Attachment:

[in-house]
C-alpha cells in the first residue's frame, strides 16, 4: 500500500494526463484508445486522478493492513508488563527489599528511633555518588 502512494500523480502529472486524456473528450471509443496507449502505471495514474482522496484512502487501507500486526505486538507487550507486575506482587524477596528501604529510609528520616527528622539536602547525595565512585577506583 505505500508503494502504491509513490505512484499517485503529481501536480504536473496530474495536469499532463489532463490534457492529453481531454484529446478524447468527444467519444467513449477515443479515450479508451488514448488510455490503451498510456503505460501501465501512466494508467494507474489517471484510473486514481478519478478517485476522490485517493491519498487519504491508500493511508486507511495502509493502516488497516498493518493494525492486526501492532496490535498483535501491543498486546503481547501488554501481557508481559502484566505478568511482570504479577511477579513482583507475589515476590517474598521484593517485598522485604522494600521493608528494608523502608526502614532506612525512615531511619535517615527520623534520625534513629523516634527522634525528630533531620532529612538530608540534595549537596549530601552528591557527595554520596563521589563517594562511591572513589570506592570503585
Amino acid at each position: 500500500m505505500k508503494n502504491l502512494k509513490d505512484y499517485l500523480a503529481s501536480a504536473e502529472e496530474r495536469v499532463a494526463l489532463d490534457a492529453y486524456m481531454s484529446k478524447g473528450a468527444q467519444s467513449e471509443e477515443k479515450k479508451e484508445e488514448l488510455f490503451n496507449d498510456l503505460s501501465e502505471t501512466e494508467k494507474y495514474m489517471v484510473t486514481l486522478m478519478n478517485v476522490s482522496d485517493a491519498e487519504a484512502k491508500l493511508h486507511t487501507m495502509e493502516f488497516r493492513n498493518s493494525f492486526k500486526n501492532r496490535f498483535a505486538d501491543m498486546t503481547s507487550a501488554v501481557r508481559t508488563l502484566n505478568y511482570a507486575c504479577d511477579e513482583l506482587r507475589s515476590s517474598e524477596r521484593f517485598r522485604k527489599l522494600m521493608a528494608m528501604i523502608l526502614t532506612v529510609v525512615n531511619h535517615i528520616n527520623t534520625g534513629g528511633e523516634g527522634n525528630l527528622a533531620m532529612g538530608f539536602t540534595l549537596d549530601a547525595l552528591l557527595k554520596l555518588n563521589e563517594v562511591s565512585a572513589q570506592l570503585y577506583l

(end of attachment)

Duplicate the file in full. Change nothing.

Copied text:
[in-house]
C-alpha cells in the first residue's frame, strides 16, 4: 500500500494526463484508445486522478493492513508488563527489599528511633555518588 502512494500523480502529472486524456473528450471509443496507449502505471495514474482522496484512502487501507500486526505486538507487550507486575506482587524477596528501604529510609528520616527528622539536602547525595565512585577506583 505505500508503494502504491509513490505512484499517485503529481501536480504536473496530474495536469499532463489532463490534457492529453481531454484529446478524447468527444467519444467513449477515443479515450479508451488514448488510455490503451498510456503505460501501465501512466494508467494507474489517471484510473486514481478519478478517485476522490485517493491519498487519504491508500493511508486507511495502509493502516488497516498493518493494525492486526501492532496490535498483535501491543498486546503481547501488554501481557508481559502484566505478568511482570504479577511477579513482583507475589515476590517474598521484593517485598522485604522494600521493608528494608523502608526502614532506612525512615531511619535517615527520623534520625534513629523516634527522634525528630533531620532529612538530608540534595549537596549530601552528591557527595554520596563521589563517594562511591572513589570506592570503585
Amino acid at each position: 500500500m505505500k508503494n502504491l502512494k509513490d505512484y499517485l500523480a503529481s501536480a504536473e502529472e496530474r495536469v499532463a494526463l489532463d490534457a492529453y486524456m481531454s484529446k478524447g473528450a468527444q467519444s467513449e471509443e477515443k479515450k479508451e484508445e488514448l488510455f490503451n496507449d498510456l503505460s501501465e502505471t501512466e494508467k494507474y495514474m489517471v484510473t486514481l486522478m478519478n478517485v476522490s482522496d485517493a491519498e487519504a484512502k491508500l493511508h486507511t487501507m495502509e493502516f488497516r493492513n498493518s493494525f492486526k500486526n501492532r496490535f498483535a505486538d501491543m498486546t503481547s507487550a501488554v501481557r508481559t508488563l502484566n505478568y511482570a507486575c504479577d511477579e513482583l506482587r507475589s515476590s517474598e524477596r521484593f517485598r522485604k527489599l522494600m521493608a528494608m528501604i523502608l526502614t532506612v529510609v525512615n531511619h535517615i528520616n527520623t534520625g534513629g528511633e523516634g527522634n525528630l527528622a533531620m532529612g538530608f539536602t540534595l549537596d549530601a547525595l552528591l557527595k554520596l555518588n563521589e563517594v562511591s565512585a572513589q570506592l570503585y577506583l